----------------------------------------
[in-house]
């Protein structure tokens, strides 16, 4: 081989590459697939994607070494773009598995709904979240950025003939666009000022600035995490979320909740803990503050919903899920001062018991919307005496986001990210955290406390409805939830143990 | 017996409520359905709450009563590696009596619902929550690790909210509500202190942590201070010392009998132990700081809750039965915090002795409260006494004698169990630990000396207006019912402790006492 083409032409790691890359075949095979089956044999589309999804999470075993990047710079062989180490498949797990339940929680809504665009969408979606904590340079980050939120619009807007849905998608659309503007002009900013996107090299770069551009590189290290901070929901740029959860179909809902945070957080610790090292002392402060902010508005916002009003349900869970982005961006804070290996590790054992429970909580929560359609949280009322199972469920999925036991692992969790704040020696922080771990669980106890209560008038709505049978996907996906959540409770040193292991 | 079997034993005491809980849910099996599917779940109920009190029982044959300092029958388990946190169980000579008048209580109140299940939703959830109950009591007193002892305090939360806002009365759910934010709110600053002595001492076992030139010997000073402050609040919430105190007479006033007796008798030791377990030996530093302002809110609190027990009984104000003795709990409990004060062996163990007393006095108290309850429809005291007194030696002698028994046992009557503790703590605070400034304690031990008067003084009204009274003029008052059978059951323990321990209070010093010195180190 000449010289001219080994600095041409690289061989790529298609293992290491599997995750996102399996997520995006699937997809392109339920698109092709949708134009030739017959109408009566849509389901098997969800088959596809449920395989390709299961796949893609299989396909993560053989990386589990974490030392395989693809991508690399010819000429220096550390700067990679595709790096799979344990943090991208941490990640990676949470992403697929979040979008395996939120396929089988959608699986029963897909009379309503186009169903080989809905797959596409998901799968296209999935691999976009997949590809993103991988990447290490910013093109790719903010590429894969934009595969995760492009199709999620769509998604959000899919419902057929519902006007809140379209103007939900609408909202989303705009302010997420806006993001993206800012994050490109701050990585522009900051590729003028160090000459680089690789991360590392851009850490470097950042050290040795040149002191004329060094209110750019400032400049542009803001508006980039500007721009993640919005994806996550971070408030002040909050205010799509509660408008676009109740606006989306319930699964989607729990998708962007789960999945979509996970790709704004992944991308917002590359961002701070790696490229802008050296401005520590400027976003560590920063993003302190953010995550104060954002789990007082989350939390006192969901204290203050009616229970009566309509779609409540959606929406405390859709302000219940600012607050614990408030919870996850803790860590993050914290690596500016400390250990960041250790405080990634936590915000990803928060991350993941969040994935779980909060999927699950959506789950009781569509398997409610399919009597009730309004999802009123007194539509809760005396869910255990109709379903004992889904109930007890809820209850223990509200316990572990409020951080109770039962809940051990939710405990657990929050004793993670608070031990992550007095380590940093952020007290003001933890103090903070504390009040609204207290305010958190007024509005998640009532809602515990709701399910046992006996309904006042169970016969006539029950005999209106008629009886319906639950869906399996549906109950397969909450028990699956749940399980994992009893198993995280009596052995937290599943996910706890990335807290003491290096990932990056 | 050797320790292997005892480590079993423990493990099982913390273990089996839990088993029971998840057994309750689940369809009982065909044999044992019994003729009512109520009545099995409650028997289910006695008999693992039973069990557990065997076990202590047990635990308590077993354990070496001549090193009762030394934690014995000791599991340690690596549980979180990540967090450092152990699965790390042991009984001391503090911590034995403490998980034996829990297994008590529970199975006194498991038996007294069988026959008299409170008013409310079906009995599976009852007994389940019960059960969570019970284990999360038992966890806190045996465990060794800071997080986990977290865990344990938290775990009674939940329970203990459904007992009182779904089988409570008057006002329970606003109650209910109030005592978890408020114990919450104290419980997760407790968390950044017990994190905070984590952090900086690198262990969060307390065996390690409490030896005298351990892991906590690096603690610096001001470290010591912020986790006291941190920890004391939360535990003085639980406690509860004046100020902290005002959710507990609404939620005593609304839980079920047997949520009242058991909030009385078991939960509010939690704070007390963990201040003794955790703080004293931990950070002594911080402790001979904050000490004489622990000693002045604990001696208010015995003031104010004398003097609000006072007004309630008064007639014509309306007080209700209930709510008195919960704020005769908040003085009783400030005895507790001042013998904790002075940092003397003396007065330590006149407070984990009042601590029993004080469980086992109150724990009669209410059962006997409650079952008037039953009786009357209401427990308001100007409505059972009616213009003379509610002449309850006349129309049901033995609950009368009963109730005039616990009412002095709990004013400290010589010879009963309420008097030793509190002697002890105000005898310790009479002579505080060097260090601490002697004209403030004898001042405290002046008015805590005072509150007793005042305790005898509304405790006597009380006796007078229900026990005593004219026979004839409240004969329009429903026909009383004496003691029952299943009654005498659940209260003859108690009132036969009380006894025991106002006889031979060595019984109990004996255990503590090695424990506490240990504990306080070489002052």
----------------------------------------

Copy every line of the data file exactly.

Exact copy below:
[in-house]
């Protein structure tokens, strides 16, 4: 081989590459697939994607070494773009598995709904979240950025003939666009000022600035995490979320909740803990503050919903899920001062018991919307005496986001990210955290406390409805939830143990 | 017996409520359905709450009563590696009596619902929550690790909210509500202190942590201070010392009998132990700081809750039965915090002795409260006494004698169990630990000396207006019912402790006492 083409032409790691890359075949095979089956044999589309999804999470075993990047710079062989180490498949797990339940929680809504665009969408979606904590340079980050939120619009807007849905998608659309503007002009900013996107090299770069551009590189290290901070929901740029959860179909809902945070957080610790090292002392402060902010508005916002009003349900869970982005961006804070290996590790054992429970909580929560359609949280009322199972469920999925036991692992969790704040020696922080771990669980106890209560008038709505049978996907996906959540409770040193292991 | 079997034993005491809980849910099996599917779940109920009190029982044959300092029958388990946190169980000579008048209580109140299940939703959830109950009591007193002892305090939360806002009365759910934010709110600053002595001492076992030139010997000073402050609040919430105190007479006033007796008798030791377990030996530093302002809110609190027990009984104000003795709990409990004060062996163990007393006095108290309850429809005291007194030696002698028994046992009557503790703590605070400034304690031990008067003084009204009274003029008052059978059951323990321990209070010093010195180190 000449010289001219080994600095041409690289061989790529298609293992290491599997995750996102399996997520995006699937997809392109339920698109092709949708134009030739017959109408009566849509389901098997969800088959596809449920395989390709299961796949893609299989396909993560053989990386589990974490030392395989693809991508690399010819000429220096550390700067990679595709790096799979344990943090991208941490990640990676949470992403697929979040979008395996939120396929089988959608699986029963897909009379309503186009169903080989809905797959596409998901799968296209999935691999976009997949590809993103991988990447290490910013093109790719903010590429894969934009595969995760492009199709999620769509998604959000899919419902057929519902006007809140379209103007939900609408909202989303705009302010997420806006993001993206800012994050490109701050990585522009900051590729003028160090000459680089690789991360590392851009850490470097950042050290040795040149002191004329060094209110750019400032400049542009803001508006980039500007721009993640919005994806996550971070408030002040909050205010799509509660408008676009109740606006989306319930699964989607729990998708962007789960999945979509996970790709704004992944991308917002590359961002701070790696490229802008050296401005520590400027976003560590920063993003302190953010995550104060954002789990007082989350939390006192969901204290203050009616229970009566309509779609409540959606929406405390859709302000219940600012607050614990408030919870996850803790860590993050914290690596500016400390250990960041250790405080990634936590915000990803928060991350993941969040994935779980909060999927699950959506789950009781569509398997409610399919009597009730309004999802009123007194539509809760005396869910255990109709379903004992889904109930007890809820209850223990509200316990572990409020951080109770039962809940051990939710405990657990929050004793993670608070031990992550007095380590940093952020007290003001933890103090903070504390009040609204207290305010958190007024509005998640009532809602515990709701399910046992006996309904006042169970016969006539029950005999209106008629009886319906639950869906399996549906109950397969909450028990699956749940399980994992009893198993995280009596052995937290599943996910706890990335807290003491290096990932990056 | 050797320790292997005892480590079993423990493990099982913390273990089996839990088993029971998840057994309750689940369809009982065909044999044992019994003729009512109520009545099995409650028997289910006695008999693992039973069990557990065997076990202590047990635990308590077993354990070496001549090193009762030394934690014995000791599991340690690596549980979180990540967090450092152990699965790390042991009984001391503090911590034995403490998980034996829990297994008590529970199975006194498991038996007294069988026959008299409170008013409310079906009995599976009852007994389940019960059960969570019970284990999360038992966890806190045996465990060794800071997080986990977290865990344990938290775990009674939940329970203990459904007992009182779904089988409570008057006002329970606003109650209910109030005592978890408020114990919450104290419980997760407790968390950044017990994190905070984590952090900086690198262990969060307390065996390690409490030896005298351990892991906590690096603690610096001001470290010591912020986790006291941190920890004391939360535990003085639980406690509860004046100020902290005002959710507990609404939620005593609304839980079920047997949520009242058991909030009385078991939960509010939690704070007390963990201040003794955790703080004293931990950070002594911080402790001979904050000490004489622990000693002045604990001696208010015995003031104010004398003097609000006072007004309630008064007639014509309306007080209700209930709510008195919960704020005769908040003085009783400030005895507790001042013998904790002075940092003397003396007065330590006149407070984990009042601590029993004080469980086992109150724990009669209410059962006997409650079952008037039953009786009357209401427990308001100007409505059972009616213009003379509610002449309850006349129309049901033995609950009368009963109730005039616990009412002095709990004013400290010589010879009963309420008097030793509190002697002890105000005898310790009479002579505080060097260090601490002697004209403030004898001042405290002046008015805590005072509150007793005042305790005898509304405790006597009380006796007078229900026990005593004219026979004839409240004969329009429903026909009383004496003691029952299943009654005498659940209260003859108690009132036969009380006894025991106002006889031979060595019984109990004996255990503590090695424990506490240990504990306080070489002052």